Another big concern we have for our clients and the new SharePoint Framework is the ability to brand sites effectively and to be able to deliver a “world class” design experience while still following the accepted patterns and practices of the new framework. Jeff explained that there will indeed be a railed branding experience for Team Sites. This makes sense as the new Team Sites need to work in the mobile application and we can’t expect to do whatever we want and still have them work in the app. Jeff also stated that if clients need a fully branded site they will still be able to do that using the Publishing template. We see a future with a lot of Intranet Home Pages created with Publishing templates linked to department sites created with Site Templates. Branding will be changing but is by no means dead.


We have had a chance to reflect on the changes seen within Microsoft and the SharePoint product team the past few months, on the upcoming changes to SharePoint, on the transparency of Microsoft, their willingness to hear feedback (and criticism), their willingness to own mistakes, and their sudden embracing of the community. We just can’t seem to find anything to be negative about right now. With the efforts of Jeff Teper and team, Microsoft has built up a lot of good will. I’m willing to see where things are going. I feel like I’m being heard and I’m excited for the future. Have we drunk the Kool-Aid? We don’t think so. We just think Microsoft is finally getting it…

Sarah Bunt

On-Demand Webinar | Empower Enterprise Mobility & Protect Your Intellectual Property

On-Demand Webinar | Empower Enterprise Mobility & Protect Your Intellectual Property

Microsoft Enterprise Mobility Suite Webinar

Is the data stored on your mobile devices protected from internal and external threats?

The use of mobile devices and cloud applications in the enterprise environment continues to have an overwhelming impact on how people work.

In this on-demand event, learn why Microsoft’s Enterprise Mobility Suite (EMS) is the most cost effective tool set for protecting your company’s valuable intellectual property.

view webinar and slides empower enterprise mobility Protect Intellectual Property

In a series of demos, see the security features of Microsoft’s Enterprise Mobility Suite and how it can:

• Protect mobile devices from data leakage and theft

• Provide threat detection through network access alerts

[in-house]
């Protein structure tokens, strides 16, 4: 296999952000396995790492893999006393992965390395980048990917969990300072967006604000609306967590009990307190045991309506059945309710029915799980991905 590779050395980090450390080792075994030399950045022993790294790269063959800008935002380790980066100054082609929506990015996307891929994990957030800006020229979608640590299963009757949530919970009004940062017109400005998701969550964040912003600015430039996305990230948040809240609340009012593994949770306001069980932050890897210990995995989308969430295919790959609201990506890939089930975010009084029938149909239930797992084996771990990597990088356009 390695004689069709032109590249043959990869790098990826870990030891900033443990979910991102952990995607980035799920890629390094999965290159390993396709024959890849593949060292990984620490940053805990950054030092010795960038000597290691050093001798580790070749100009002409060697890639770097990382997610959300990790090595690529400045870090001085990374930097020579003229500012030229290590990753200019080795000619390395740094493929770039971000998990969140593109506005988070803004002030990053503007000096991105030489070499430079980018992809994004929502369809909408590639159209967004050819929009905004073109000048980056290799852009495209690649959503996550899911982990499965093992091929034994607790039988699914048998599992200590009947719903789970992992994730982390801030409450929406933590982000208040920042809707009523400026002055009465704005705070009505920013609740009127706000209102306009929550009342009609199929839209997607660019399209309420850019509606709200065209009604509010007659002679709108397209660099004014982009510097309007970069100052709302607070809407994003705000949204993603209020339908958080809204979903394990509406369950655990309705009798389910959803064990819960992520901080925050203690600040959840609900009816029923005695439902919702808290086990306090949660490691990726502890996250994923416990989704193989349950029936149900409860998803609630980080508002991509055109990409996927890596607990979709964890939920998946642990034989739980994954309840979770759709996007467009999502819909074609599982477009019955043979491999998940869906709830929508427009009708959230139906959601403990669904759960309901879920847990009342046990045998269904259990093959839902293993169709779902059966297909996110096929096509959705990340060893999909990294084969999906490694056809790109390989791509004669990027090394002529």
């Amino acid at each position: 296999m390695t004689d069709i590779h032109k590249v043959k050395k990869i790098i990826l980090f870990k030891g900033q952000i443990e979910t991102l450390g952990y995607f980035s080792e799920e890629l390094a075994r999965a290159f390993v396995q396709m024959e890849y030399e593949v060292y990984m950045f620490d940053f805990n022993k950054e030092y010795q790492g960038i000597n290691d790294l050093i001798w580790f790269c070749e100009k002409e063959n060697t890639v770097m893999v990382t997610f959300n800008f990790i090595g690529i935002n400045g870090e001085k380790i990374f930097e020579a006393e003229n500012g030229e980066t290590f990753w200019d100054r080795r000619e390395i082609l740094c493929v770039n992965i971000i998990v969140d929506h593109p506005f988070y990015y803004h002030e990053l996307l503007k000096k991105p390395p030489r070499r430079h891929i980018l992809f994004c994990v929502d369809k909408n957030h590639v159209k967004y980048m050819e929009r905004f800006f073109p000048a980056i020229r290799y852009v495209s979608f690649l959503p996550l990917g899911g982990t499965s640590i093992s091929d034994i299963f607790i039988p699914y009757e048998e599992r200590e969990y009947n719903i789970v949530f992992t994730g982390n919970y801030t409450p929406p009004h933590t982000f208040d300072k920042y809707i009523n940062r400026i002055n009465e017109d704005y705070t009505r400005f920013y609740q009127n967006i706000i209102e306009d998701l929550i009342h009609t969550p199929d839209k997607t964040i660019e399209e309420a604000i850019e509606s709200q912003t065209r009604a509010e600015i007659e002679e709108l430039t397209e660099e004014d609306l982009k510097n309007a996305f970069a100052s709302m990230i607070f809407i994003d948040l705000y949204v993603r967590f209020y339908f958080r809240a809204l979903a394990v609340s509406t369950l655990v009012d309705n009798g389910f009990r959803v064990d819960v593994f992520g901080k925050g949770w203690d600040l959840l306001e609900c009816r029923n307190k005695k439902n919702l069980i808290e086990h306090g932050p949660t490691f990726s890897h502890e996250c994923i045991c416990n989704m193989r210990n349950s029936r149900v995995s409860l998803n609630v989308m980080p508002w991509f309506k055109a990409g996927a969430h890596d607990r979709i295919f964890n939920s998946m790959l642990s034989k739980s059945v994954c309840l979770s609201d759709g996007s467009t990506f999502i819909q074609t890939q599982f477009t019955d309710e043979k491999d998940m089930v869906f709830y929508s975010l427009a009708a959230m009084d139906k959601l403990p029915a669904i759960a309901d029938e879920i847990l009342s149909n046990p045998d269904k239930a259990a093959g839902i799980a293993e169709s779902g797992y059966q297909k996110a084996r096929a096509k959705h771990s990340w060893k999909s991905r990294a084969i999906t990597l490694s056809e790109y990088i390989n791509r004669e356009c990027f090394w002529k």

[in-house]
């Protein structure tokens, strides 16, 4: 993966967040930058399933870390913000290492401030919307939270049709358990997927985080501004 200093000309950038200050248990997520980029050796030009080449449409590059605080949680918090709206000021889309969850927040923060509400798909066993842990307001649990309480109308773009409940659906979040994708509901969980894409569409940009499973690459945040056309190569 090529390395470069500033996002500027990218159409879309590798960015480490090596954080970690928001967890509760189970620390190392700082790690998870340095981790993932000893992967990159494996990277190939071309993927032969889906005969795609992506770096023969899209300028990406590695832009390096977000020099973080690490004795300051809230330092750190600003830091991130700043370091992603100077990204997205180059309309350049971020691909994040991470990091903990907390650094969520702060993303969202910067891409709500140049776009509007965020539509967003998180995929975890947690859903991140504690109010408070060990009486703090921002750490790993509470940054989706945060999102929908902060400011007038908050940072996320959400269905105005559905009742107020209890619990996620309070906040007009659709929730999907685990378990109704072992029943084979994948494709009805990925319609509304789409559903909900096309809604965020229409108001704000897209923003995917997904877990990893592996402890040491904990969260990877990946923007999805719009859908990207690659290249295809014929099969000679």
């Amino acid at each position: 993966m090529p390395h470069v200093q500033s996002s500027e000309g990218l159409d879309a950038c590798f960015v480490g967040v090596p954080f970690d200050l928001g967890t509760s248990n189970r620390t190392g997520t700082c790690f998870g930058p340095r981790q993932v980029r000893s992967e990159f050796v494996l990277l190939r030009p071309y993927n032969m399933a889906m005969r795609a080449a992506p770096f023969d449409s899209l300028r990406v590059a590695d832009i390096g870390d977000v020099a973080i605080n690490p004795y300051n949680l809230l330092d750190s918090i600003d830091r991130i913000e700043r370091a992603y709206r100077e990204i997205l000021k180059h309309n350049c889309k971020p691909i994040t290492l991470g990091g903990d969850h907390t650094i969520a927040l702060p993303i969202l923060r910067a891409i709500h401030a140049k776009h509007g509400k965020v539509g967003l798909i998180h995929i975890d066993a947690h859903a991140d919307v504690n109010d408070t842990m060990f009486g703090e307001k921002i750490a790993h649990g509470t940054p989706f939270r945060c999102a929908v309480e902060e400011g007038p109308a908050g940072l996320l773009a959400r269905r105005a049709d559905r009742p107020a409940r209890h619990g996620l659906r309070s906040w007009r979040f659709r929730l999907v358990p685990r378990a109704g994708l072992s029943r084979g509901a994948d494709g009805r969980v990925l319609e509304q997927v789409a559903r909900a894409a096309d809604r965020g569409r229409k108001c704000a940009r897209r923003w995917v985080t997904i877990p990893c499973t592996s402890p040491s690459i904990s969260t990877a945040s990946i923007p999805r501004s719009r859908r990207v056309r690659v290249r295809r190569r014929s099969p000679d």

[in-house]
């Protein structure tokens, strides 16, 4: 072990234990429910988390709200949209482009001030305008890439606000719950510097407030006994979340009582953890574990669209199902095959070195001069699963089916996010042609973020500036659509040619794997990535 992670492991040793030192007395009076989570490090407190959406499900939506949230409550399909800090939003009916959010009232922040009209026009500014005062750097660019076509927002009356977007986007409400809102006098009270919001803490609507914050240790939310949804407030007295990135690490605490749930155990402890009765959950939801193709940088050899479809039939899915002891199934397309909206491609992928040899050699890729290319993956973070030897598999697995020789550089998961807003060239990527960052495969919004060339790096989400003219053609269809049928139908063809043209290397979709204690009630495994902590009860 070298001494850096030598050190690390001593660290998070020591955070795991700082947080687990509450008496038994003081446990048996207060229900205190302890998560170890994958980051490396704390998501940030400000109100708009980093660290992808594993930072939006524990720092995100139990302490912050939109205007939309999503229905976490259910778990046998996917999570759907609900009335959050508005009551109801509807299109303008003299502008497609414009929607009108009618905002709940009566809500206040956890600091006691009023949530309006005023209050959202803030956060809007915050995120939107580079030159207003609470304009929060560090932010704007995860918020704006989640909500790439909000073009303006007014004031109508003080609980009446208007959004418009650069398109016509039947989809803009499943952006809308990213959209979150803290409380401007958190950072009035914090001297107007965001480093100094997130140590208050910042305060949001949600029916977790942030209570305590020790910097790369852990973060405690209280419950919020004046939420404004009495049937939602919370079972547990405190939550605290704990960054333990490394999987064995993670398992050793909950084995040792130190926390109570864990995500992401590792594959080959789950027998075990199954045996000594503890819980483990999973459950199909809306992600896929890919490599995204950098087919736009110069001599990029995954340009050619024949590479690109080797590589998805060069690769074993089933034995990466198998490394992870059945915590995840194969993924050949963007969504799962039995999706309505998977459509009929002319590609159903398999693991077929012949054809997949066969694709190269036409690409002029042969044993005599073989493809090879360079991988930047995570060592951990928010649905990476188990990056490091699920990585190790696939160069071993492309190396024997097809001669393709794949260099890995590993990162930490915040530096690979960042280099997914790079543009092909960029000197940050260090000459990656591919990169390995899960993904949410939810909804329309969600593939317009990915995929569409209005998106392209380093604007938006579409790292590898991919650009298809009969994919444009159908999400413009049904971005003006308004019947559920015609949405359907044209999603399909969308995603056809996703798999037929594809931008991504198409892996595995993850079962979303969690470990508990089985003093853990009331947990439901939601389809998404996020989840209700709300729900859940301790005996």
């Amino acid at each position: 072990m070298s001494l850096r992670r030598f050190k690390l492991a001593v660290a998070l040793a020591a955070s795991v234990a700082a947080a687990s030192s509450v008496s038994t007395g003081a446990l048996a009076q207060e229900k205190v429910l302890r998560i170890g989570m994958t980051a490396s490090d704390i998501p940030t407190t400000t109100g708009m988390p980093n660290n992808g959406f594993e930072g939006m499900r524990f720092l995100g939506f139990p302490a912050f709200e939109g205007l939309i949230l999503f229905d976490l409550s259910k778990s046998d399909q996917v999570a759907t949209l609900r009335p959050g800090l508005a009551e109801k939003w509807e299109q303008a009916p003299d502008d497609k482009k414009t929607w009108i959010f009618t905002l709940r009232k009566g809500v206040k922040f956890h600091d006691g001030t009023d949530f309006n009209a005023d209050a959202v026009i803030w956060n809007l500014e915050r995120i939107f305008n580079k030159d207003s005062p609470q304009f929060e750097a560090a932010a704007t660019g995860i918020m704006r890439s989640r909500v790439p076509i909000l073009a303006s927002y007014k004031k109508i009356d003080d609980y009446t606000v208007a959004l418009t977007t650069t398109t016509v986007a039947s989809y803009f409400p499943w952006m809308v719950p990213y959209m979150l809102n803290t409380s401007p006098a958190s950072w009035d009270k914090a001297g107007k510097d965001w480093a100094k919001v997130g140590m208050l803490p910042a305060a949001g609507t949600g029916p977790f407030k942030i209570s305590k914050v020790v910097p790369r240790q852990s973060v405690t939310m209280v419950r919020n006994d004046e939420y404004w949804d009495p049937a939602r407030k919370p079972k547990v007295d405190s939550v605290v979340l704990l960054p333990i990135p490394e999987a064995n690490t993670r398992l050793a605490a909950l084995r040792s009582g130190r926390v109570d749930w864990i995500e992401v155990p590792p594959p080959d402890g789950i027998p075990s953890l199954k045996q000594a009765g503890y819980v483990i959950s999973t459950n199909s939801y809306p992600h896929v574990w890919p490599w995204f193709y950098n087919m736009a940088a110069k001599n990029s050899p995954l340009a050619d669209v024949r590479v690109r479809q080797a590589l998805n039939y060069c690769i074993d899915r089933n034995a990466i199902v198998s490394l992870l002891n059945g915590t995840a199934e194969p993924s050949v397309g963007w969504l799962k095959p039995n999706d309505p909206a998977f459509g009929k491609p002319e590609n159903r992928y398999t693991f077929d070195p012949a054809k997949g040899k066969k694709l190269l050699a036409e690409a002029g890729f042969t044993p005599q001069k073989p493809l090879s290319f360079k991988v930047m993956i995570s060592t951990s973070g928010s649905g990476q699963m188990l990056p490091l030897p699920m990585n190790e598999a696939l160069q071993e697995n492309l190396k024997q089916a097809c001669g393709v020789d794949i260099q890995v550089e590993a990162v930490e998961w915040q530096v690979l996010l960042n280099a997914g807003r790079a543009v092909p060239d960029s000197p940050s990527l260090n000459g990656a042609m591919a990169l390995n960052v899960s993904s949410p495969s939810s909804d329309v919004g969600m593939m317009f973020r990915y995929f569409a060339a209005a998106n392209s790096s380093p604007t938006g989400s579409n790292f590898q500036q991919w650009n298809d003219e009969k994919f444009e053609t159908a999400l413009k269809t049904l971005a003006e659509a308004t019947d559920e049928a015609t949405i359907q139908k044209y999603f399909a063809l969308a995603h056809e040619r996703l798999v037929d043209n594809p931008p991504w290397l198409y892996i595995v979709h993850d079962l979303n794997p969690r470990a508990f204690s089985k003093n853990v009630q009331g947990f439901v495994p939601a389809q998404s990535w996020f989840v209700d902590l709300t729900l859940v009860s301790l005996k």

• Identity and and deliver access management

• Manage your digital rights

• Enable self-service password reset without any additional infrastructure

*** Plus learn if you qualify to get your EMS project funded by Microsoft.

Don’t let the loss of your intellectual property damage your business – watch this webinar today.

Mark Rackley

The Future of SharePoint - My Verdict

The Future of SharePoint - My Verdict

I had the distinct honor of attending the Future of SharePoint event in San Francisco this past Wednesday May 4th. I was able to get in early enough to snag a seat on the front row as me and 99 other customers, press, and MVP’s witnessed the public announcement of information that had previously been under NDA. Finally, when my customers ask questions about mobile I can say more than “just wait” or when they ask about development I can say more than “trust me.” Do you realize how hard it is for me to keep a secret???

Anyway… for the next couple of hours we listened to Microsoft give an overview of everything that’s coming for SharePoint. It took 2 hours just to scratch the surface. So yeah, there’s A LOT coming. I won’t go into great detail about all of it because there are countless blog posts out there now on the different topics. I will link to those so you can find out more information. Rather than add to what’s already been said ad nauseam, I wanted to give my own thoughts and insights on what I’m seeing from Microsoft and the future of SharePoint.

Check out all of Microsoft’s blogs and videos about the new features of SharePoint.

What others in the community are saying about the future of SharePoint

What Stood Out to Me

I think the big takeaway for me is that SharePoint is back with a vengeance. There were whispers, okay... not whispers, but people shouting from the rooftop that SharePoint was dead! On-Premises was dead! We’re all doomed! Time to find another technology to pin all our hopes and dreams on. I mean just look, the link to SharePoint in Office 365 was called “Sites.” Obviously Microsoft was trying to kill SharePoint (that’s sarcasm by the way). However, it’s absolutely clear now that Microsoft is dedicated to SharePoint. They’ve changed that “Sites” link to “SharePoint,” and they already announced there will be ANOTHER release of SharePoint. Jeff Teper proudly proclaimed “SharePoint is the core of Office 365.” This is really great news for companies that have invested so much time and talent into SharePoint, and it’s nice to know that Microsoft has embraced SharePoint again.